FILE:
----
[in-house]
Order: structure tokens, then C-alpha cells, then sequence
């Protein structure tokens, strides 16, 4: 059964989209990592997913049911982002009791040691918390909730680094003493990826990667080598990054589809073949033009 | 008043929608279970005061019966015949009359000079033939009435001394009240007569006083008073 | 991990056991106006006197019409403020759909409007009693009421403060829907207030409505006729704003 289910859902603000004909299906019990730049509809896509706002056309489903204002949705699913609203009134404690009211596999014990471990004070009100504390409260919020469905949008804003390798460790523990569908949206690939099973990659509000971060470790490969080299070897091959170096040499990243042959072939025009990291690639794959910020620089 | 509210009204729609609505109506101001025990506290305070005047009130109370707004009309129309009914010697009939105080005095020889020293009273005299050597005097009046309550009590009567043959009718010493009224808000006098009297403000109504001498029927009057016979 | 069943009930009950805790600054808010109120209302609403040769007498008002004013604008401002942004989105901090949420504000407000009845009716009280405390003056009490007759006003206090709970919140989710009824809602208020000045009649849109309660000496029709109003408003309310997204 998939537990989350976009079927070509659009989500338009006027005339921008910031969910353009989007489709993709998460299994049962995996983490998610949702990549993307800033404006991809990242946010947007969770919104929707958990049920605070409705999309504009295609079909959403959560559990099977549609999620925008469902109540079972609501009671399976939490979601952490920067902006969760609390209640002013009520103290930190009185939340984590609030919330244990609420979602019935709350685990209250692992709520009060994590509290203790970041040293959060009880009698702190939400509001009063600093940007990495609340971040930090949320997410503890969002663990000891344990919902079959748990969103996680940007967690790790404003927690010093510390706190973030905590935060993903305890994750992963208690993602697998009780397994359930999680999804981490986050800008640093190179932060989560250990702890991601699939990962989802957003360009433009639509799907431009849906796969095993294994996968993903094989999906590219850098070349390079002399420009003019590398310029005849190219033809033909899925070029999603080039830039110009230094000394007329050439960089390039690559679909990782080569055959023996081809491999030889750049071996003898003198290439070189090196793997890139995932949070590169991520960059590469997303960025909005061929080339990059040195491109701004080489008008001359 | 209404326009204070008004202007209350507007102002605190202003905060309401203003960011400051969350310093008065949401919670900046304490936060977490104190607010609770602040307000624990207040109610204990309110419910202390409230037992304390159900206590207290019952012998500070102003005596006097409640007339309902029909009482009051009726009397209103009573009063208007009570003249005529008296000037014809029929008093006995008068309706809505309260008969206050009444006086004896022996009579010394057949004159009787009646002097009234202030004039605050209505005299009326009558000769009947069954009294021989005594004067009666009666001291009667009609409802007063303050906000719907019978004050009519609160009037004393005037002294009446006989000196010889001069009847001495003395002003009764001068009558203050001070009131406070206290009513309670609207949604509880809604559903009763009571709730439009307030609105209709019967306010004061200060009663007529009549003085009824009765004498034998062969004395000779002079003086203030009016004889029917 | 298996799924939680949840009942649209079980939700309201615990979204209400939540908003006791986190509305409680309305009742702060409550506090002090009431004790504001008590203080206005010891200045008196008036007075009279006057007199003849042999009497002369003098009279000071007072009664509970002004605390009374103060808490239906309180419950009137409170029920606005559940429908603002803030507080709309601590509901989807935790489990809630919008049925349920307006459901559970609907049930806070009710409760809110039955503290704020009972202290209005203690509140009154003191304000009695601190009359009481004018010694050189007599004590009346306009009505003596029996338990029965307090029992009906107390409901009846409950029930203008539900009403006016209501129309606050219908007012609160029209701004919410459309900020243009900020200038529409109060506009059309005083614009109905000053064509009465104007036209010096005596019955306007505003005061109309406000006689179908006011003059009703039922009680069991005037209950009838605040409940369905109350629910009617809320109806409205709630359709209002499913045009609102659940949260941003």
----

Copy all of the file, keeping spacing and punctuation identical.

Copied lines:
[in-house]
Order: structure tokens, then C-alpha cells, then sequence
């Protein structure tokens, strides 16, 4: 059964989209990592997913049911982002009791040691918390909730680094003493990826990667080598990054589809073949033009 | 008043929608279970005061019966015949009359000079033939009435001394009240007569006083008073 | 991990056991106006006197019409403020759909409007009693009421403060829907207030409505006729704003 289910859902603000004909299906019990730049509809896509706002056309489903204002949705699913609203009134404690009211596999014990471990004070009100504390409260919020469905949008804003390798460790523990569908949206690939099973990659509000971060470790490969080299070897091959170096040499990243042959072939025009990291690639794959910020620089 | 509210009204729609609505109506101001025990506290305070005047009130109370707004009309129309009914010697009939105080005095020889020293009273005299050597005097009046309550009590009567043959009718010493009224808000006098009297403000109504001498029927009057016979 | 069943009930009950805790600054808010109120209302609403040769007498008002004013604008401002942004989105901090949420504000407000009845009716009280405390003056009490007759006003206090709970919140989710009824809602208020000045009649849109309660000496029709109003408003309310997204 998939537990989350976009079927070509659009989500338009006027005339921008910031969910353009989007489709993709998460299994049962995996983490998610949702990549993307800033404006991809990242946010947007969770919104929707958990049920605070409705999309504009295609079909959403959560559990099977549609999620925008469902109540079972609501009671399976939490979601952490920067902006969760609390209640002013009520103290930190009185939340984590609030919330244990609420979602019935709350685990209250692992709520009060994590509290203790970041040293959060009880009698702190939400509001009063600093940007990495609340971040930090949320997410503890969002663990000891344990919902079959748990969103996680940007967690790790404003927690010093510390706190973030905590935060993903305890994750992963208690993602697998009780397994359930999680999804981490986050800008640093190179932060989560250990702890991601699939990962989802957003360009433009639509799907431009849906796969095993294994996968993903094989999906590219850098070349390079002399420009003019590398310029005849190219033809033909899925070029999603080039830039110009230094000394007329050439960089390039690559679909990782080569055959023996081809491999030889750049071996003898003198290439070189090196793997890139995932949070590169991520960059590469997303960025909005061929080339990059040195491109701004080489008008001359 | 209404326009204070008004202007209350507007102002605190202003905060309401203003960011400051969350310093008065949401919670900046304490936060977490104190607010609770602040307000624990207040109610204990309110419910202390409230037992304390159900206590207290019952012998500070102003005596006097409640007339309902029909009482009051009726009397209103009573009063208007009570003249005529008296000037014809029929008093006995008068309706809505309260008969206050009444006086004896022996009579010394057949004159009787009646002097009234202030004039605050209505005299009326009558000769009947069954009294021989005594004067009666009666001291009667009609409802007063303050906000719907019978004050009519609160009037004393005037002294009446006989000196010889001069009847001495003395002003009764001068009558203050001070009131406070206290009513309670609207949604509880809604559903009763009571709730439009307030609105209709019967306010004061200060009663007529009549003085009824009765004498034998062969004395000779002079003086203030009016004889029917 | 298996799924939680949840009942649209079980939700309201615990979204209400939540908003006791986190509305409680309305009742702060409550506090002090009431004790504001008590203080206005010891200045008196008036007075009279006057007199003849042999009497002369003098009279000071007072009664509970002004605390009374103060808490239906309180419950009137409170029920606005559940429908603002803030507080709309601590509901989807935790489990809630919008049925349920307006459901559970609907049930806070009710409760809110039955503290704020009972202290209005203690509140009154003191304000009695601190009359009481004018010694050189007599004590009346306009009505003596029996338990029965307090029992009906107390409901009846409950029930203008539900009403006016209501129309606050219908007012609160029209701004919410459309900020243009900020200038529409109060506009059309005083614009109905000053064509009465104007036209010096005596019955306007505003005061109309406000006689179908006011003059009703039922009680069991005037209950009838605040409940369905109350629910009617809320109806409205709630359709209002499913045009609102659940949260941003």